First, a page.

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Monday, 19 March 2012
Page: 3281


Mrs BRONWYN BISHOP (Mackellar) (16:26): by leave—In rising to speak to the report of the Joint Standing on Electoral Matters into its consideration of the Electoral and Referendum Amendment (Protecting Elector Participation) Bill 2012, once again, I note that this is a highly partisan report. The committee was split with the Labor Party and the Greens on the one hand and the members of the coalition on the other. As the government had the majority on the committee, that means the report becomes the majority report. But there was no agreement between the government and the opposition as to the need for this bill. In fact, the philosophical dispute is very strong.

The coalition believe firmly, as the Electoral Act sets out, that it is the responsibility of the Electoral Commission to maintain the integrity of the roll. That is its first, second, third or fourth, or whatever, obligation to do. There is plenty of case law which has been around to back up that contention. In 1993, Acting Chief Justice Brennan in the case of Muldowney and the Australian Electoral Commission said, 'The electoral roll is pivotal to the electoral system.' He held that the qualifications to vote include enrolment, noting that the term 'elector' is defined to mean someone on the roll and the mandating of an administrative hurdle like enrolment created is no undue hardship.

The legislation provides that it is the responsibility of an individual who is eligible to be on the roll to, firstly, enrol—and that means filling out a form with a signature—and, secondly, ensure that should you change your address that you will notify the Electoral Commission of that within 21 days—hardly onerous responsibilities. Yet the universal franchise that we have in this country and our compulsory voting system ensure that we have a very high participation rate in the voting system.

As in the Orwell's Nineteen Eighty-Four where you simply say things that are the direct opposite of what is really meant is very much involved in this process brought in by the government. The Electoral and Referendum Amendment (Protecting Elector Participation) Bill is really the 'automatic enrolment' bill, just as the other bill which we will be debating later this week, the Electoral and Referendum Amendment (Maintaining Address) Bill, is really about changing addresses without an elector's knowledge or consent.

The important thing to note here is that the government is proposing to allow the Australian Electoral Commission to have absolute discretion in whichever role it chooses, which the chairman of the committee referred to as 'trusted sources'. No evidence has been given by the Electoral Commissioner as to why he would be making one decision as distinct from another or what examination there would be of this system, which was brought in in New South Wales and Victoria in the dying days of those governments to try to enhance their voting ability. The bottom line is that this legislation is being brought in to give a political and electoral advantage to the government of the day.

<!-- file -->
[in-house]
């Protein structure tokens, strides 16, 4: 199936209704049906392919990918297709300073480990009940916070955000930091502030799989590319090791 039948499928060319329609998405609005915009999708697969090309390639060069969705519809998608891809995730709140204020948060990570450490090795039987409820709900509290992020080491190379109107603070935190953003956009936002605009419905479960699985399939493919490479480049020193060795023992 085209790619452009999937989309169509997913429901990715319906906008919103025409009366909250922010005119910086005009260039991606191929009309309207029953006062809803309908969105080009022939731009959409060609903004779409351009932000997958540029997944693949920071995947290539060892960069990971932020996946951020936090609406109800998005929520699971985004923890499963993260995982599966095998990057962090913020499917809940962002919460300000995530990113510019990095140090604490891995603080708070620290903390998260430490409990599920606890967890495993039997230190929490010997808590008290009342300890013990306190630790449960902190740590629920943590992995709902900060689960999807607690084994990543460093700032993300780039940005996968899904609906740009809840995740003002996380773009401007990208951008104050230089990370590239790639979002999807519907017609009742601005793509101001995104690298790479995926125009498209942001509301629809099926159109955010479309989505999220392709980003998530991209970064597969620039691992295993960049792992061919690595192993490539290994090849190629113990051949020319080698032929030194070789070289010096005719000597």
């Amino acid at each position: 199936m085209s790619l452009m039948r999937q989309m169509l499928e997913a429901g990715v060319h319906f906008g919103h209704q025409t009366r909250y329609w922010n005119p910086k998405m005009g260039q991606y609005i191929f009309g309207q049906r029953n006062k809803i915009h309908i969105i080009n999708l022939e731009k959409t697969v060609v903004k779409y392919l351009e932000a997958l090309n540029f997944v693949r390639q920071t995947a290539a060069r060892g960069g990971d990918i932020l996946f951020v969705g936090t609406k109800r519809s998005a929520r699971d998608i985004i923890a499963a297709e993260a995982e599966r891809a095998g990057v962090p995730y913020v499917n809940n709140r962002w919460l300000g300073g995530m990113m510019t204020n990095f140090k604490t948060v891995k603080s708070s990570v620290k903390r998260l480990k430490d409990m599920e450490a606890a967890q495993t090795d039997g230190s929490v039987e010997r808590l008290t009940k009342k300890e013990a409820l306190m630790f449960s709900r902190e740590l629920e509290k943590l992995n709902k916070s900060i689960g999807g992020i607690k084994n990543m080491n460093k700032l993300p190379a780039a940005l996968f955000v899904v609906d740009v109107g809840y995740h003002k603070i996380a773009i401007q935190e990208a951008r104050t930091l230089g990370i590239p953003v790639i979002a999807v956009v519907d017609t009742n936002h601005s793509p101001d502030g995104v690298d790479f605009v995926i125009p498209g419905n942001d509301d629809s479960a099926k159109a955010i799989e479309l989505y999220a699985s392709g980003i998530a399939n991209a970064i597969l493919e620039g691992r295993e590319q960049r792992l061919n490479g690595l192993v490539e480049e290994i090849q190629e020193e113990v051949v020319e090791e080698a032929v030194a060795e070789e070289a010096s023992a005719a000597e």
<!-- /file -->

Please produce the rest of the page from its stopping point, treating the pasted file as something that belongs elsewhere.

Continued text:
This is a very serious matter. If you have a cursory look at what has transpired in New South Wales you will see that only 64 per cent of the so-called automatic enrollees turned out to vote and, when the Australian Electoral Commission contacted those people who were transferred, only 20 per cent of them had bothered to enrol on the federal roll. That is an 80 per cent failure rate and a nearly 40 per cent failure rate evidenced in New South Wales.

No evidence put forward by the Electoral Commission shows any attempt to properly examine those numbers in order to put out a warning signal that this is bad legislation and bad for the electoral roll. We will have the opportunity later this week to debate these two bills—it will be a cognate debate—but I think it is very important to say that the coalition believes that referring these bills to JSCEM for its consideration is an important part of our scrutiny process. The bottom line is that the evidence, or lack of it, from the Electoral Commission to substantiate their agreement with Labor and the Greens in bringing about a change—which Labor and the Greens believe will be to their advantage—is no reason to put at risk the integrity of the roll. I am perpetually disappointed that the Australian Electoral Commission seems to be in lockstep with Labor and the Greens.

The DEPUTY SPEAKER ( Hon. BC Scott ): In accordance with standing order 39(d), the debate is adjourned. The resumption of the debate will be made an order of the day for the next sitting.